of pain that sliced through his shoulder. "But we still have a ways
to go-- Help me, please," he asked suddenly, softly. "I do not
think-- I can stand."

Against his better judgment, Styles circled a strong arm about the
lieutenant and helped him carefully to his feet, tightening his hold
upon him when Kennedy reeled heavily against him. "Just take yer
time, sir," he urged quietly. "We ain't in no rush."

Archie nodded, but said nothing. Speaking was a strain upon his
strength he could not afford. Pray God he could rest soon...

Matthews came up and eyed the lieutenant worriedly, wondering why the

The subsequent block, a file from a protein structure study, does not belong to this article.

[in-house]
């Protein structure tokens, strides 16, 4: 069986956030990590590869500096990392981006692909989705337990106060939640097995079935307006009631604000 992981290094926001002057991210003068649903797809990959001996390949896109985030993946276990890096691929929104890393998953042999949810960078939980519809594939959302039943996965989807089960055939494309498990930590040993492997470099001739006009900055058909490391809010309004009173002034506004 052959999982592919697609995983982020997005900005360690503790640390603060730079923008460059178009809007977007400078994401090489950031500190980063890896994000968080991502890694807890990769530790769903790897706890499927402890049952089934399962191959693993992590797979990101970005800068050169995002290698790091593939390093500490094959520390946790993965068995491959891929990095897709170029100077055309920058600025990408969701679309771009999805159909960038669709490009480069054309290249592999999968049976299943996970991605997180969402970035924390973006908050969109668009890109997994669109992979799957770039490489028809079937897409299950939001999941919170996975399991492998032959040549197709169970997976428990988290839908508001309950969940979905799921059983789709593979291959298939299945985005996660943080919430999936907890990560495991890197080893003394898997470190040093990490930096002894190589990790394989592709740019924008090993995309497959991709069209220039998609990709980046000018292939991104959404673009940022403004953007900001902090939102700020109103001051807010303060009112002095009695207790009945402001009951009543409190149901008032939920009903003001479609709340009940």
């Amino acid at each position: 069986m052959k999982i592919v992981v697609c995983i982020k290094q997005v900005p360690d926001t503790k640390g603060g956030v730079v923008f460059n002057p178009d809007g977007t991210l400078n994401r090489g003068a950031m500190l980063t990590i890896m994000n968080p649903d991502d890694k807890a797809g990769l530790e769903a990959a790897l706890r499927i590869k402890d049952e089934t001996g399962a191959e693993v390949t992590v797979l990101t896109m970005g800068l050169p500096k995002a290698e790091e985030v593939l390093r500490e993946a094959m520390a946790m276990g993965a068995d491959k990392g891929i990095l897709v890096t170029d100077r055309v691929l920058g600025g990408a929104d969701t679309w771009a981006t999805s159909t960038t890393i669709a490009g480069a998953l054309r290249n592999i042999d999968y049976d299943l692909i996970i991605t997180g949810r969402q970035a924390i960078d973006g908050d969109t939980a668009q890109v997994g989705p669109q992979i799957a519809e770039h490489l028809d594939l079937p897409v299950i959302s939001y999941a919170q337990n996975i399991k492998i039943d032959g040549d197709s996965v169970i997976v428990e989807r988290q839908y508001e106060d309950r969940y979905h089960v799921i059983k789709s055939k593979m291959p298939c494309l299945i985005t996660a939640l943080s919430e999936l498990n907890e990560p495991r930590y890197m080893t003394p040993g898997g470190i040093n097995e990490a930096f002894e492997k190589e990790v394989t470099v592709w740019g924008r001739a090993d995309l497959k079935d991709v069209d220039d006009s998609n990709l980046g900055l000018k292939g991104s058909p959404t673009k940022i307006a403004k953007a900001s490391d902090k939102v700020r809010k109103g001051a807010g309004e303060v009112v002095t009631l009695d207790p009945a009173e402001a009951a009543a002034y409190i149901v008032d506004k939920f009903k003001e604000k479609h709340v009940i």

lad didn't simply let himself fall. "Sir?" he called softly. "The
gun's ready."

Archie nodded and opened his eyes. "Thank you," he breathed.
Gathering his failing strength to him, he pushed himself away from
Styles and made his way on unsteady legs to the waiting gun. Assured
that she was properly loaded, he took linstock in a shaking hand and
uttered a brief prayer.

"Clear!" he shouted hoarsely, waiting until every man had run to
safety. With another prayer -- and a petition for pardon -- he
lowered the linstock to the touch hole, and fired upon Resolute.

The shot resounded in the night with a deep, hideous crash, and was
answered at once with a chorus of screams. The shot had missed the
mast and plowed into the deck, injuring, maiming and killing
countless men there. Archie's heart turned cold, but he knew he had
to try again.

"Matthews, Styles!" he rasped. "Bring her two points larboard."

"Two points larboard, aye," Matthews answered instinctively, getting
the crew to work at once.

While Matthews tended the gun, Styles turned his attention to